• b. signal power divided by noise power
• c. first add the signal power to the noise power, then divide by noise power
• d. none of the above

ANS: D

24. Noise Figure is a measure of:

• a. how much noise is in a communications system
• b. how much noise is in the channel
• c. how much noise an amplifier adds to a signal
• d. signal-to-noise ratio in dB

ANS: C

25. The part, or parts, of a sinusoidal carrier that can be modulated are:

• a. its amplitude
• b. its amplitude and frequency
• c. its amplitude, frequency, and direction
• d. its amplitude, frequency, and phase angle

ANS: D

COMPLETION

1. The telephone was invented in the year ____________________.

ANS: 1863

2. Radio signals first were sent across the Atlantic in the year ____________________.

ANS: 1901

3. The frequency band used to modulate the carrier is called the ____________________ band.

ANS: base

4. The job of the carrier is to get the information through the ____________________.

ANS: channel

5. The bandwidth of an unmodulated carrier is ____________________.

ANS: zero

6. The 'B' in Hartley's Law stands for ____________________.

ANS: bandwidth

7. The more information per second you send, the ____________________ the bandwidth required.

ANS: greater / larger / wider

8. In ____________________, you split the bandwidth of a channel into sub-channels to carry multiple

signals.

ANS: FDM

9. In ____________________, multiple signal streams take turns using the channel.

ANS: TDM

10. VHF stands for the ____________________ frequency band.

ANS: very high

11. The VHF band starts at ____________________ MHz.

ANS: 30

12. The UHF band starts at ____________________ MHz.

ANS: 300

13. A radio signal's ____________________ is the distance it travels in one cycle of the carrier.

ANS: wavelength

14. In free space, radio signals travel at approximately ____________________ meters per second.

ANS: 300 million

15. The equipment used to show signals in the frequency domain is the _________________________.

ANS: spectrum analyzer

16. Mathematically, a spectrum is represented by a ____________________ series.

ANS: Fourier

17. Disabling a receiver during a burst of atmospheric noise is called ____________________.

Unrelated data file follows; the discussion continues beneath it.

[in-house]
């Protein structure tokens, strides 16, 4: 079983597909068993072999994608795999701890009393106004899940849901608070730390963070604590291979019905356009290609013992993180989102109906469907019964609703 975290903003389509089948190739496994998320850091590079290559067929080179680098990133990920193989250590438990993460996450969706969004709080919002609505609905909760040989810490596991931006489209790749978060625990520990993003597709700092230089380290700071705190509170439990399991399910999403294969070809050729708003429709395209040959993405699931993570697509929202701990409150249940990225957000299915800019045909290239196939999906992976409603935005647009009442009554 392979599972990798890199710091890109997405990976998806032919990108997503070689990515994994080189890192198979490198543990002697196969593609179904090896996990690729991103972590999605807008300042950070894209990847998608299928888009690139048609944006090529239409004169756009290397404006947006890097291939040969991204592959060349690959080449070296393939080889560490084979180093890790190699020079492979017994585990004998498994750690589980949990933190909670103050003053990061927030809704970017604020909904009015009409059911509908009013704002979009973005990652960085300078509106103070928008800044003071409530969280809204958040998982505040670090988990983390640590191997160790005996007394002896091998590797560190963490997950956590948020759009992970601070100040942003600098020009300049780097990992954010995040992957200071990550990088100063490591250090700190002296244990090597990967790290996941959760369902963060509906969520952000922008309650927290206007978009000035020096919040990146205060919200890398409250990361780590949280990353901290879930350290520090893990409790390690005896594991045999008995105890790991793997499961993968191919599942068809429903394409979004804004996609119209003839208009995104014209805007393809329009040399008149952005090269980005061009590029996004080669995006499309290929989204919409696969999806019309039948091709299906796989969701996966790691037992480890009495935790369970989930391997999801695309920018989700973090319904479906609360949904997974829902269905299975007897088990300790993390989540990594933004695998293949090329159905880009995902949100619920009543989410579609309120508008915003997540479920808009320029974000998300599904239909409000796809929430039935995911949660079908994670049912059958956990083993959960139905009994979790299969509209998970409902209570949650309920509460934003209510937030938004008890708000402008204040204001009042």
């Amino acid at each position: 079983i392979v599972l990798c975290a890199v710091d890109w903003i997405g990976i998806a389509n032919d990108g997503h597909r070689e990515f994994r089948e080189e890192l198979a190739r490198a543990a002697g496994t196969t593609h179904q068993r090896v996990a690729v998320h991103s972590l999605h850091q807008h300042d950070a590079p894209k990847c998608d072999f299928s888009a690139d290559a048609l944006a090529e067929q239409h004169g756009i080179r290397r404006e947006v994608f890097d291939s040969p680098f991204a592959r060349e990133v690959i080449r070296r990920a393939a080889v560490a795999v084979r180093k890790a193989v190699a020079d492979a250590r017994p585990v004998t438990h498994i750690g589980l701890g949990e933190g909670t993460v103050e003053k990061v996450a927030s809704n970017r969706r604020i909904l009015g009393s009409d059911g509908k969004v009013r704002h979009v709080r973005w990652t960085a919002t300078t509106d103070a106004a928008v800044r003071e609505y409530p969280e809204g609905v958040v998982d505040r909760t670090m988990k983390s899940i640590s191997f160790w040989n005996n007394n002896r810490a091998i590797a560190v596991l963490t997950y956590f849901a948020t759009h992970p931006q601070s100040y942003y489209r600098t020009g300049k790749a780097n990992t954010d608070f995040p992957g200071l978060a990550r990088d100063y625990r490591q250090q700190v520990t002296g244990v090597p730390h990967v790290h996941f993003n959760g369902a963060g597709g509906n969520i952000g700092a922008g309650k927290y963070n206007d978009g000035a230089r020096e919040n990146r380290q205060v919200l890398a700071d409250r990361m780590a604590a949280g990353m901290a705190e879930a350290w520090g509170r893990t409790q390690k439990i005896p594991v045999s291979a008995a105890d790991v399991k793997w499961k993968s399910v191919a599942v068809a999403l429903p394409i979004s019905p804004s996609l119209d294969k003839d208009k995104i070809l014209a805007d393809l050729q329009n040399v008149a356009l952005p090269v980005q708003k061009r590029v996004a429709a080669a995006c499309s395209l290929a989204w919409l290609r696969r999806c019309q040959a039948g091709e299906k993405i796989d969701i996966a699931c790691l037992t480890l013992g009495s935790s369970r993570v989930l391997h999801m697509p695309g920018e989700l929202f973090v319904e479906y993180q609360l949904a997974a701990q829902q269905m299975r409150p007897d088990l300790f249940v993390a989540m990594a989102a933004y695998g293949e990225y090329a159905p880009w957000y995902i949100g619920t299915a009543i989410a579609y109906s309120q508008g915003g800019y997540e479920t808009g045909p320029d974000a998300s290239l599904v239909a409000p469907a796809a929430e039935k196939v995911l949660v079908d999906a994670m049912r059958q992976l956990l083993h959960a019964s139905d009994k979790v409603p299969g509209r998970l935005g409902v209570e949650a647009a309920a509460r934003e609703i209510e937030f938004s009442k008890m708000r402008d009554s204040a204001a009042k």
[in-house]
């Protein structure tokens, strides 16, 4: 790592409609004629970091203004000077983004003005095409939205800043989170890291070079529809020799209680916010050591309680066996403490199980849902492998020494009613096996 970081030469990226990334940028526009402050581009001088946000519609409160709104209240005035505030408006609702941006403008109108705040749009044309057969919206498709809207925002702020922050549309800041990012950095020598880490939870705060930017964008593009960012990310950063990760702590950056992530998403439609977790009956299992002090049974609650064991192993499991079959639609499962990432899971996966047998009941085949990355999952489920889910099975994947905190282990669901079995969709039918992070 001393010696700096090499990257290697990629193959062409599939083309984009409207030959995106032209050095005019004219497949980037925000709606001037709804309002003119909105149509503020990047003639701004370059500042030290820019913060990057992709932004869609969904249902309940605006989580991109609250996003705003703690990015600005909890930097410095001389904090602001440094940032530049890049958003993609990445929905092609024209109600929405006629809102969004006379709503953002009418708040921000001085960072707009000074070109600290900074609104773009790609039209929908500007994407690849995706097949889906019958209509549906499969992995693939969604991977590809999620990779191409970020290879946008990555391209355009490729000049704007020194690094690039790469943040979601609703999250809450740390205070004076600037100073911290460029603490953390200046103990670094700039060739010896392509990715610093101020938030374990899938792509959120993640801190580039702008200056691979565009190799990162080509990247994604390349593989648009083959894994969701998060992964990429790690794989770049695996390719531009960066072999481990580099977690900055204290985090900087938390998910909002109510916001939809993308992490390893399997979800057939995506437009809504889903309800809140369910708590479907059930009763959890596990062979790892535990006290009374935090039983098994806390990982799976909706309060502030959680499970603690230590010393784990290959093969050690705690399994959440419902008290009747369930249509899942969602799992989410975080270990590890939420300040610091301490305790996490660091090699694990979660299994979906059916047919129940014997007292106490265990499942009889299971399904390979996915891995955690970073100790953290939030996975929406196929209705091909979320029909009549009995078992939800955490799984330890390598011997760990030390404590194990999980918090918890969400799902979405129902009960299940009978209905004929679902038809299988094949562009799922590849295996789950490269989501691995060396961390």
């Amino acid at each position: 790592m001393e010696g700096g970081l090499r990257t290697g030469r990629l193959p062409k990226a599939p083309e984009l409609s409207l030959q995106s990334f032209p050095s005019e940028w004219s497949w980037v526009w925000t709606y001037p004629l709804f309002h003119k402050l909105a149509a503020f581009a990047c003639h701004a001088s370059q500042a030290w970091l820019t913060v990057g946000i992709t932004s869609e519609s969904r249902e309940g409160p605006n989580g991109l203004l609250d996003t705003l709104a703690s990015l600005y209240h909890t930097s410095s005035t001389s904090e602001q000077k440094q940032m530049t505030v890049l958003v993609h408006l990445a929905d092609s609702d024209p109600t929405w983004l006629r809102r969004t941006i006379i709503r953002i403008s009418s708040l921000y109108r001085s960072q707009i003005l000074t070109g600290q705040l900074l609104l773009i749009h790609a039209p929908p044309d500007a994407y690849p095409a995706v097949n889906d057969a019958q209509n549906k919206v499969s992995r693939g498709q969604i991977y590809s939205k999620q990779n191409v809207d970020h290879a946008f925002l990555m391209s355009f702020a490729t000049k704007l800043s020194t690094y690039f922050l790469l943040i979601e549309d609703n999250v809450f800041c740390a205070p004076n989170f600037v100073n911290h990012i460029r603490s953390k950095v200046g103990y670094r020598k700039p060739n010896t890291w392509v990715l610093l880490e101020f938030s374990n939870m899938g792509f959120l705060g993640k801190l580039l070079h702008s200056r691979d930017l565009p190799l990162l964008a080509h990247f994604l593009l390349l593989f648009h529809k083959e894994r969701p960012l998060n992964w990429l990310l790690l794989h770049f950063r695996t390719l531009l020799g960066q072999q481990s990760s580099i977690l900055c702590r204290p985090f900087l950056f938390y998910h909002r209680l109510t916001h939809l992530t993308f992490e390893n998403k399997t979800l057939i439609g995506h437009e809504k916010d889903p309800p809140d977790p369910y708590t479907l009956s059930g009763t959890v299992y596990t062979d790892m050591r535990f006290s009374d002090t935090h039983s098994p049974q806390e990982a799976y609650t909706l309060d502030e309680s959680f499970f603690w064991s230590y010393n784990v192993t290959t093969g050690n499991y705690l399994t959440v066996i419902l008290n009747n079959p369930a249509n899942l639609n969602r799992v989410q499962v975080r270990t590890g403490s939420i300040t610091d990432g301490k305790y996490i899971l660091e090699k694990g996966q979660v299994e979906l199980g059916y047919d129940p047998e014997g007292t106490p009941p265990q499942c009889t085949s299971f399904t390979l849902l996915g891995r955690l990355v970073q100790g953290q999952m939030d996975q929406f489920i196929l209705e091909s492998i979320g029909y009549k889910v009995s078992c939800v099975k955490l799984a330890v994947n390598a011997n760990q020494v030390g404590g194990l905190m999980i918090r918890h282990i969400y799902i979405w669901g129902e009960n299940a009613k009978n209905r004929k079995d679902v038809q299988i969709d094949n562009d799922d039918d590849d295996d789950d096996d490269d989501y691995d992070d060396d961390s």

ANS:

noise blanking

blanking

18. For satellite communications, ____________________ noise can be a serious problem.

ANS: solar

19. Thermal noise is caused by the random motions of ____________________ in a conductor.

ANS: electrons

1. Name the five elements in a block diagram of a communications system.

ANS:

2. Name five types of internal noise.

ANS:

Thermal, Shot, Partition, 1/f, transit-time

3. Why is thermal noise called "white noise"?

ANS:

White light is composed of equal amounts of light at all visible frequencies. Likewise, thermal noise has equal power density over a wide range of frequencies.

4. What is "pink noise"?

ANS:

Light is pink when it contains more red than it does other colors, and red is at the low end of the visible spectrum. Likewise, pink noise has higher power density at lower frequencies.

5. Suppose there is 30 ÂµV from one noise source that is combined with 40 ÂµV from another noise source. Calculate the total noise voltage.

ANS:

50 ÂµV

6. If you have 100 mV of signal and 10 mV of noise, both across the same 100-ohm load, what is the signal-to-noise ratio in dB?

ANS:

20 dB

7. The input to an amplifier has a signal-to-noise ratio of 100 dB and an output signal-to-noise ratio of 80 dB. Find NF, both in dB and as a ratio.

ANS:

20 dB, NF = 100

8. A microwave receiver has a noise temperature of 145 K. Find its noise figure.

ANS:

1.5

9. Two cascaded amplifiers each have a noise figure of 5 and a gain of 10. Find the total NF for the pair.

ANS:

5.4

10. Explain why you could use a diode as a noise source with a spectrum close to that of pure thermal noise. How would you control the amount of noise generated?

ANS:

When current flows through a diode, it generates shot noise that can be represented as a current source, the output of which is a noise current. The equation for the noise current is very similar to the equation for thermal noise voltage. Since the power in the shot noise is proportional to the diode current, controlling the diode current controls the noise power.